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WHO to send vaccines to fight new Ebola outbreak

Outbreak infects 39 and kills 19
by Maggie Fox /  / Updated 
Image: Ebola
Liberian nurses carry a dead body suspected of dying from the Ebola virus at the Roberts field highway on the outskirts of Monrovia, Liberia on Sept. 25, 2014.Ahmed Jallanzo / EPA file

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The World Health Organization is planning to try using an experimental Ebola vaccine to fight an outbreak of the virus in a remote area of the Democratic Republic of Congo.

The global health agency says 39 people have been reported or confirmed infected with the virus, which kills between 20 percent and 90 percent of victims, depending on the strain and the care they get.

WHO said Monday that the country's government had okayed the used of vaccines to try and stop the spread of the virus.

“We have agreement, registration, plus import permit, everything formally agreed already,” WHO Director-General Dr. Tedros Adhanom Ghebreyesus said. “All is ready now to really use it.”

It’s the ninth Ebola outbreak in the DRC since the virus was first discovered there in 1976, when the country was named Zaire.

The last outbreak was last year.

This outbreak is unlikely to spread like the 2014-2016 epidemic of Ebola in west Africa, which ended up infecting more than 28,000 people and killing 11,000 of them. Plus, WHO said, the DRC is relatively well-prepared to handle Ebola.

But it’s still very worrisome, said Dr. Peter Salama, WHO’s deputy director general for emergency preparedness and response.

“We are very concerned and we are planning for all scenarios, including the worst-case scenario,” Salama said.

“Even though it’s a remote, rural area, which usually gives us a sense of reassurance in the sense of an outbreak, the problem is that we already have three separate locations that are reported cases that cover as much as 60 km (37 miles) or more,” Salama told a news conference.

The area’s near the Congo River, which carries people to the capital of the DRC, Kinshasa; as well as to the Republic of the Congo and to the Central African Republic.

“The overall risk is considered high at the national level due to the nature of the disease,” WHO said.

People have some of the same cultural practices that contributed to Ebola’s explosive spread in Liberia, Guinea and Sierra Leone, including the common use of faith healers and burials that involve handling the body. The virus spreads through bodily fluids, including vomit and blood.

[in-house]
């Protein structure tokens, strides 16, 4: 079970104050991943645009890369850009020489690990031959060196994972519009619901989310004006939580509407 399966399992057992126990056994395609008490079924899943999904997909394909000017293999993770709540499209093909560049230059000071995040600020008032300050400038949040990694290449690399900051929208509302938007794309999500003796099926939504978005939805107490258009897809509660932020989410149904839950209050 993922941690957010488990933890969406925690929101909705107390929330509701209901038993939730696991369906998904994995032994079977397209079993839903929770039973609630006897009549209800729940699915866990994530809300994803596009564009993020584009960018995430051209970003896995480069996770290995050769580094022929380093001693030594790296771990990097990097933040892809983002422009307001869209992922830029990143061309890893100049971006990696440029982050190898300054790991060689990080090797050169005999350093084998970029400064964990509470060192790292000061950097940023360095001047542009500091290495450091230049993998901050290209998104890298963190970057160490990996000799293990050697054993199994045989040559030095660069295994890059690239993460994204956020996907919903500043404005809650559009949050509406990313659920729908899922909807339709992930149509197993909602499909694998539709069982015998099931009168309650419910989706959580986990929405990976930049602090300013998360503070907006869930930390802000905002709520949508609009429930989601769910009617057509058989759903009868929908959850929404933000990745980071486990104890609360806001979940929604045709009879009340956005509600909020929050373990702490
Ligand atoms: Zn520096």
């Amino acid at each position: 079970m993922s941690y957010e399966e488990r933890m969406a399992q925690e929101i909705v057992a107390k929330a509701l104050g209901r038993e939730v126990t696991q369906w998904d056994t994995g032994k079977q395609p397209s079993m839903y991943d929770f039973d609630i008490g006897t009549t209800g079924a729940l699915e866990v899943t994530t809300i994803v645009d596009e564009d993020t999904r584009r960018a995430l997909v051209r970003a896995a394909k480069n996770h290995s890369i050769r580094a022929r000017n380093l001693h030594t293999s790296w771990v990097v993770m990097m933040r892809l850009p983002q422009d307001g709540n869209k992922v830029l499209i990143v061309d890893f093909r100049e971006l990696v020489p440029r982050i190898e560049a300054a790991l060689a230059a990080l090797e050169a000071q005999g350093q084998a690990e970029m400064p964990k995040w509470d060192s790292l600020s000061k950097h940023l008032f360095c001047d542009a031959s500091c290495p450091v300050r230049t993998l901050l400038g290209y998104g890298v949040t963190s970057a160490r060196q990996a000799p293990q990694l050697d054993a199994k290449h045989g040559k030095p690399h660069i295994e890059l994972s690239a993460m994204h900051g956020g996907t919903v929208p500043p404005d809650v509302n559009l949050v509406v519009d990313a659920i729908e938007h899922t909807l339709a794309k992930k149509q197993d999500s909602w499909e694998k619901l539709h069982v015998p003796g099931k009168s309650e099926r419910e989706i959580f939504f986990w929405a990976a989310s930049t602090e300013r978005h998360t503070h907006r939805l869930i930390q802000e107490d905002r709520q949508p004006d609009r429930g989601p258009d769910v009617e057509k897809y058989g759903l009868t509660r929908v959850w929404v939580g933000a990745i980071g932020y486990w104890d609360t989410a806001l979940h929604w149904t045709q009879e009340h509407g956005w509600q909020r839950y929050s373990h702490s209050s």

Plus healthcare workers have been infected, and Salama said infected healthcare workers can spread the virus to people they are caring for.

WHO said it had released $1 million to spend on supplies and aid. There are no major roads. It takes 15 days to get to the area by motorbike, so Salama said officials were talking about coordinating helicopter flights and clearing a runway for plans to land.

“It’s going to be tough, and it’s going to be costly to stamp this out,” Salama said.

WHO and the medical group Medecins Sans Frontieres (MSF or Doctors Without Borders) were setting up a lab and a clinic, Salama said.

The main jobs are checking to see how many people are infected and where; whether there have been past cases that went unreported; making sure people know how to bury the dead safely; and testing and treating people with suspected infections.

Most of the cases so far have been recorded around the village of Ikoko Impenge, near the northwestern town of Bikoro, Salama said.

The experimental Ebola vaccine was developed right at the end of the west African epidemic, and tests at the time showed it protected people from the killer virus.

Researchers who tested it used the same strategy that was used to eradicate smallpox in the 1970s. Called ring vaccination, it calls for vaccinating people who have been in contact with patients, and contacts of contacts.

But the vaccine must be kept in especially cold conditions — far below the level of normal freezers — which makes transporting it in such a remote region a challenge.

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